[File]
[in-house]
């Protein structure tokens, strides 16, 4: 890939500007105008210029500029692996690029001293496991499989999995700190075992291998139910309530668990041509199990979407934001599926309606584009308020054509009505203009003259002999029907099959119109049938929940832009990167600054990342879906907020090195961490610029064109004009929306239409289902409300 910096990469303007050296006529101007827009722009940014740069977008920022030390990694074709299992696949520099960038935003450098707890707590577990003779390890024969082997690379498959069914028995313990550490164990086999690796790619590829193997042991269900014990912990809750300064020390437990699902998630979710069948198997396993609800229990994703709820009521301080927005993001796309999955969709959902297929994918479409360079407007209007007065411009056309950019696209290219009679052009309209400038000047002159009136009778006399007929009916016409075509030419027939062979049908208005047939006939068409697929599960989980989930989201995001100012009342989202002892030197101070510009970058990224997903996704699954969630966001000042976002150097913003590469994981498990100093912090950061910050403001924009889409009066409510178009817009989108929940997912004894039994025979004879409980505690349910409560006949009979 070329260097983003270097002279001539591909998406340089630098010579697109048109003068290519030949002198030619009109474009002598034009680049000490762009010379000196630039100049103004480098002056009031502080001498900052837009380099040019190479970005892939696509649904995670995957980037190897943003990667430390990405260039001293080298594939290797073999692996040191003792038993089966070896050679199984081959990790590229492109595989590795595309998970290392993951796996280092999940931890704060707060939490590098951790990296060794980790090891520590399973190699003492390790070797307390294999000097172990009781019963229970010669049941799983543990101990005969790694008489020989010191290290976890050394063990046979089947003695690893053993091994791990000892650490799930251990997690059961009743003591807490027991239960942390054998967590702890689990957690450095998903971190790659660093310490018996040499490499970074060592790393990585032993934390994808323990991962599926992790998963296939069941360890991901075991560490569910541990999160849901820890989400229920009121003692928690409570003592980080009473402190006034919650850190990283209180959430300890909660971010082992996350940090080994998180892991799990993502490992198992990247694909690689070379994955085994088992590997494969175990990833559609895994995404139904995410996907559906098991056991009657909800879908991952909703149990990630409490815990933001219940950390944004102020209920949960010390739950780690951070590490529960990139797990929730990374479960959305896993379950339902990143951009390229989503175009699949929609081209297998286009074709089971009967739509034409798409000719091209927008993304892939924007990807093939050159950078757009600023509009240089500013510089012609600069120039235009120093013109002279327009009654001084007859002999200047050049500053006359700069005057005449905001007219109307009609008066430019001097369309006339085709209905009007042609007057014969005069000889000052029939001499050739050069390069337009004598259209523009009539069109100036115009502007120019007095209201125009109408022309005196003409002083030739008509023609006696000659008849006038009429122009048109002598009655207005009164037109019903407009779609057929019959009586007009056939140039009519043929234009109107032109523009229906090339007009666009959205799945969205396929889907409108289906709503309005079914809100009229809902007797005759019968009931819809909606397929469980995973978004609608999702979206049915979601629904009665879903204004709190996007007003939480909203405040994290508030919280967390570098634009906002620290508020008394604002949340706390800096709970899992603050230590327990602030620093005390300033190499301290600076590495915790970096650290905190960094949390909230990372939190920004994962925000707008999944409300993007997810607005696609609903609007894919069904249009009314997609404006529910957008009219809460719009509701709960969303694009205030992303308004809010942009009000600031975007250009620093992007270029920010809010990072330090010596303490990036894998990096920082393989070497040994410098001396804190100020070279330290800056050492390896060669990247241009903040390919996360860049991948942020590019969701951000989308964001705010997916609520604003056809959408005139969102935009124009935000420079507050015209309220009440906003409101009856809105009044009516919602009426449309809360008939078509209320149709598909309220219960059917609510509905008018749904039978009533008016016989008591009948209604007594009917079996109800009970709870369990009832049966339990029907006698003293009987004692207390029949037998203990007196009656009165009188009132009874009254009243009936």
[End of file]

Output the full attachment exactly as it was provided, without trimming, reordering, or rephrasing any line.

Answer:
[in-house]
């Protein structure tokens, strides 16, 4: 890939500007105008210029500029692996690029001293496991499989999995700190075992291998139910309530668990041509199990979407934001599926309606584009308020054509009505203009003259002999029907099959119109049938929940832009990167600054990342879906907020090195961490610029064109004009929306239409289902409300 910096990469303007050296006529101007827009722009940014740069977008920022030390990694074709299992696949520099960038935003450098707890707590577990003779390890024969082997690379498959069914028995313990550490164990086999690796790619590829193997042991269900014990912990809750300064020390437990699902998630979710069948198997396993609800229990994703709820009521301080927005993001796309999955969709959902297929994918479409360079407007209007007065411009056309950019696209290219009679052009309209400038000047002159009136009778006399007929009916016409075509030419027939062979049908208005047939006939068409697929599960989980989930989201995001100012009342989202002892030197101070510009970058990224997903996704699954969630966001000042976002150097913003590469994981498990100093912090950061910050403001924009889409009066409510178009817009989108929940997912004894039994025979004879409980505690349910409560006949009979 070329260097983003270097002279001539591909998406340089630098010579697109048109003068290519030949002198030619009109474009002598034009680049000490762009010379000196630039100049103004480098002056009031502080001498900052837009380099040019190479970005892939696509649904995670995957980037190897943003990667430390990405260039001293080298594939290797073999692996040191003792038993089966070896050679199984081959990790590229492109595989590795595309998970290392993951796996280092999940931890704060707060939490590098951790990296060794980790090891520590399973190699003492390790070797307390294999000097172990009781019963229970010669049941799983543990101990005969790694008489020989010191290290976890050394063990046979089947003695690893053993091994791990000892650490799930251990997690059961009743003591807490027991239960942390054998967590702890689990957690450095998903971190790659660093310490018996040499490499970074060592790393990585032993934390994808323990991962599926992790998963296939069941360890991901075991560490569910541990999160849901820890989400229920009121003692928690409570003592980080009473402190006034919650850190990283209180959430300890909660971010082992996350940090080994998180892991799990993502490992198992990247694909690689070379994955085994088992590997494969175990990833559609895994995404139904995410996907559906098991056991009657909800879908991952909703149990990630409490815990933001219940950390944004102020209920949960010390739950780690951070590490529960990139797990929730990374479960959305896993379950339902990143951009390229989503175009699949929609081209297998286009074709089971009967739509034409798409000719091209927008993304892939924007990807093939050159950078757009600023509009240089500013510089012609600069120039235009120093013109002279327009009654001084007859002999200047050049500053006359700069005057005449905001007219109307009609008066430019001097369309006339085709209905009007042609007057014969005069000889000052029939001499050739050069390069337009004598259209523009009539069109100036115009502007120019007095209201125009109408022309005196003409002083030739008509023609006696000659008849006038009429122009048109002598009655207005009164037109019903407009779609057929019959009586007009056939140039009519043929234009109107032109523009229906090339007009666009959205799945969205396929889907409108289906709503309005079914809100009229809902007797005759019968009931819809909606397929469980995973978004609608999702979206049915979601629904009665879903204004709190996007007003939480909203405040994290508030919280967390570098634009906002620290508020008394604002949340706390800096709970899992603050230590327990602030620093005390300033190499301290600076590495915790970096650290905190960094949390909230990372939190920004994962925000707008999944409300993007997810607005696609609903609007894919069904249009009314997609404006529910957008009219809460719009509701709960969303694009205030992303308004809010942009009000600031975007250009620093992007270029920010809010990072330090010596303490990036894998990096920082393989070497040994410098001396804190100020070279330290800056050492390896060669990247241009903040390919996360860049991948942020590019969701951000989308964001705010997916609520604003056809959408005139969102935009124009935000420079507050015209309220009440906003409101009856809105009044009516919602009426449309809360008939078509209320149709598909309220219960059917609510509905008018749904039978009533008016016989008591009948209604007594009917079996109800009970709870369990009832049966339990029907006698003293009987004692207390029949037998203990007196009656009165009188009132009874009254009243009936």